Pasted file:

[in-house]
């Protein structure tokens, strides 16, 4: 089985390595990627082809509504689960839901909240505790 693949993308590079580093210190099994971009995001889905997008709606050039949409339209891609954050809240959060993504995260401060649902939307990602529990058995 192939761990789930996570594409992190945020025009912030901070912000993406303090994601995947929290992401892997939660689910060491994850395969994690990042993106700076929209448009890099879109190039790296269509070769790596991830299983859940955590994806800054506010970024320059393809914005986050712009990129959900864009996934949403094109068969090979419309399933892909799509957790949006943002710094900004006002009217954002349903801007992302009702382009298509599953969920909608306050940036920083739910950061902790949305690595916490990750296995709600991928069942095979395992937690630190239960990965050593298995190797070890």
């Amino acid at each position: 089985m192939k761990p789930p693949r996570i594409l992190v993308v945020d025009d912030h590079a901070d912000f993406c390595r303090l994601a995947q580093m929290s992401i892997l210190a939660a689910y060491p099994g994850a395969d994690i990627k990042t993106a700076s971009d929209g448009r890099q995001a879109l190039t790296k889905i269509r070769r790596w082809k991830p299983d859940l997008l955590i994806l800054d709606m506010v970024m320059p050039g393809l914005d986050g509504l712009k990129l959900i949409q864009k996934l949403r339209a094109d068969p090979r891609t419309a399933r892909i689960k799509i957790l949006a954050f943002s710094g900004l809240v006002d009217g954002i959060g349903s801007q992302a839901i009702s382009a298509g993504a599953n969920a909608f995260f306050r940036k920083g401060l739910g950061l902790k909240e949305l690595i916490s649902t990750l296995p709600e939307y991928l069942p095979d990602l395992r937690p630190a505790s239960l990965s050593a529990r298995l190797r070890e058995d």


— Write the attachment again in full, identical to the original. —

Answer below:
[in-house]
């Protein structure tokens, strides 16, 4: 089985390595990627082809509504689960839901909240505790 693949993308590079580093210190099994971009995001889905997008709606050039949409339209891609954050809240959060993504995260401060649902939307990602529990058995 192939761990789930996570594409992190945020025009912030901070912000993406303090994601995947929290992401892997939660689910060491994850395969994690990042993106700076929209448009890099879109190039790296269509070769790596991830299983859940955590994806800054506010970024320059393809914005986050712009990129959900864009996934949403094109068969090979419309399933892909799509957790949006943002710094900004006002009217954002349903801007992302009702382009298509599953969920909608306050940036920083739910950061902790949305690595916490990750296995709600991928069942095979395992937690630190239960990965050593298995190797070890």
């Amino acid at each position: 089985m192939k761990p789930p693949r996570i594409l992190v993308v945020d025009d912030h590079a901070d912000f993406c390595r303090l994601a995947q580093m929290s992401i892997l210190a939660a689910y060491p099994g994850a395969d994690i990627k990042t993106a700076s971009d929209g448009r890099q995001a879109l190039t790296k889905i269509r070769r790596w082809k991830p299983d859940l997008l955590i994806l800054d709606m506010v970024m320059p050039g393809l914005d986050g509504l712009k990129l959900i949409q864009k996934l949403r339209a094109d068969p090979r891609t419309a399933r892909i689960k799509i957790l949006a954050f943002s710094g900004l809240v006002d009217g954002i959060g349903s801007q992302a839901i009702s382009a298509g993504a599953n969920a909608f995260f306050r940036k920083g401060l739910g950061l902790k909240e949305l690595i916490s649902t990750l296995p709600e939307y991928l069942p095979d990602l395992r937690p630190a505790s239960l990965s050593a529990r298995l190797r070890e058995d």